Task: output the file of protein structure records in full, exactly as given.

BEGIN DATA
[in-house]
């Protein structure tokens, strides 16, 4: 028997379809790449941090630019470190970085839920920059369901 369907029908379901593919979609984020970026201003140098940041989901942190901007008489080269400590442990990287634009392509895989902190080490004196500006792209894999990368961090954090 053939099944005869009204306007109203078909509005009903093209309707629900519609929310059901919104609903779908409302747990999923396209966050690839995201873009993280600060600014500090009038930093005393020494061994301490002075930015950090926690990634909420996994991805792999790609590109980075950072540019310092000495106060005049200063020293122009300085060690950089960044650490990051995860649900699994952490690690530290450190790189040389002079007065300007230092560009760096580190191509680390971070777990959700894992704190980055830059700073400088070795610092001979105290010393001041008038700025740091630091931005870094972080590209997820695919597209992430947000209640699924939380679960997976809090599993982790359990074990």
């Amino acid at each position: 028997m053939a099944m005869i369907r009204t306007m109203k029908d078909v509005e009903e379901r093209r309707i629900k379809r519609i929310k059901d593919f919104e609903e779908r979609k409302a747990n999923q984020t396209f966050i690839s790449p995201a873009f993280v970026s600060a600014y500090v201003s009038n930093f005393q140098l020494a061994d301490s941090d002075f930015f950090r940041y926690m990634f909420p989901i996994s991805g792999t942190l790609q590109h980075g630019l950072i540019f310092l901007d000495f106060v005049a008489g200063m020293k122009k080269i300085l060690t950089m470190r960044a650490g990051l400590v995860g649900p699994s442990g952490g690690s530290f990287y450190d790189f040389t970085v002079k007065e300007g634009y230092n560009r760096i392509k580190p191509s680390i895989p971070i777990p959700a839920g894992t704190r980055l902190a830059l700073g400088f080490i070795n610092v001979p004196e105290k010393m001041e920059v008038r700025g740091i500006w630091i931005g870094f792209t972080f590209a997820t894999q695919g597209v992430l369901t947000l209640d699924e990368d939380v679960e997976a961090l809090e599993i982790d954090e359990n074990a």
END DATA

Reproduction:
[in-house]
């Protein structure tokens, strides 16, 4: 028997379809790449941090630019470190970085839920920059369901 369907029908379901593919979609984020970026201003140098940041989901942190901007008489080269400590442990990287634009392509895989902190080490004196500006792209894999990368961090954090 053939099944005869009204306007109203078909509005009903093209309707629900519609929310059901919104609903779908409302747990999923396209966050690839995201873009993280600060600014500090009038930093005393020494061994301490002075930015950090926690990634909420996994991805792999790609590109980075950072540019310092000495106060005049200063020293122009300085060690950089960044650490990051995860649900699994952490690690530290450190790189040389002079007065300007230092560009760096580190191509680390971070777990959700894992704190980055830059700073400088070795610092001979105290010393001041008038700025740091630091931005870094972080590209997820695919597209992430947000209640699924939380679960997976809090599993982790359990074990």
């Amino acid at each position: 028997m053939a099944m005869i369907r009204t306007m109203k029908d078909v509005e009903e379901r093209r309707i629900k379809r519609i929310k059901d593919f919104e609903e779908r979609k409302a747990n999923q984020t396209f966050i690839s790449p995201a873009f993280v970026s600060a600014y500090v201003s009038n930093f005393q140098l020494a061994d301490s941090d002075f930015f950090r940041y926690m990634f909420p989901i996994s991805g792999t942190l790609q590109h980075g630019l950072i540019f310092l901007d000495f106060v005049a008489g200063m020293k122009k080269i300085l060690t950089m470190r960044a650490g990051l400590v995860g649900p699994s442990g952490g690690s530290f990287y450190d790189f040389t970085v002079k007065e300007g634009y230092n560009r760096i392509k580190p191509s680390i895989p971070i777990p959700a839920g894992t704190r980055l902190a830059l700073g400088f080490i070795n610092v001979p004196e105290k010393m001041e920059v008038r700025g740091i500006w630091i931005g870094f792209t972080f590209a997820t894999q695919g597209v992430l369901t947000l209640d699924e990368d939380v679960e997976a961090l809090e599993i982790d954090e359990n074990a």